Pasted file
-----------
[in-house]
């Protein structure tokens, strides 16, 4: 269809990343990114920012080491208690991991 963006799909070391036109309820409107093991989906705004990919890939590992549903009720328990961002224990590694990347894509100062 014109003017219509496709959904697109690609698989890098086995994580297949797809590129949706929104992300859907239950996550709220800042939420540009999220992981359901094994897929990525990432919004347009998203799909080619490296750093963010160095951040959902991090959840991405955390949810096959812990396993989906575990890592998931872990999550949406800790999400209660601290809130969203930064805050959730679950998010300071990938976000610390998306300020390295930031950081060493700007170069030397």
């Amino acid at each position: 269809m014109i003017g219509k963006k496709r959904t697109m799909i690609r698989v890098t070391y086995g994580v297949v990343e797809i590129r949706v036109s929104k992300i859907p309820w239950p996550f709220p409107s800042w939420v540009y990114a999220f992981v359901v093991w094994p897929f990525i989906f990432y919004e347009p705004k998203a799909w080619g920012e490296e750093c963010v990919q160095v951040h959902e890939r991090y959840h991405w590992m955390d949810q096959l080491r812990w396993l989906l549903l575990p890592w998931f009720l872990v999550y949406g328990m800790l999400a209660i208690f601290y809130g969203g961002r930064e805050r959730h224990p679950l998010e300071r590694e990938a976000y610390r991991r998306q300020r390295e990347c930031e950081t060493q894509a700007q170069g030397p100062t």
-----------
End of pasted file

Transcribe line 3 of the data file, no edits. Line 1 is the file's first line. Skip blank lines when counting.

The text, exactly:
């Amino acid at each position: 269809m014109i003017g219509k963006k496709r959904t697109m799909i690609r698989v890098t070391y086995g994580v297949v990343e797809i590129r949706v036109s929104k992300i859907p309820w239950p996550f709220p409107s800042w939420v540009y990114a999220f992981v359901v093991w094994p897929f990525i989906f990432y919004e347009p705004k998203a799909w080619g920012e490296e750093c963010v990919q160095v951040h959902e890939r991090y959840h991405w590992m955390d949810q096959l080491r812990w396993l989906l549903l575990p890592w998931f009720l872990v999550y949406g328990m800790l999400a209660i208690f601290y809130g969203g961002r930064e805050r959730h224990p679950l998010e300071r590694e990938a976000y610390r991991r998306q300020r390295e990347c930031e950081t060493q894509a700007q170069g030397p100062t």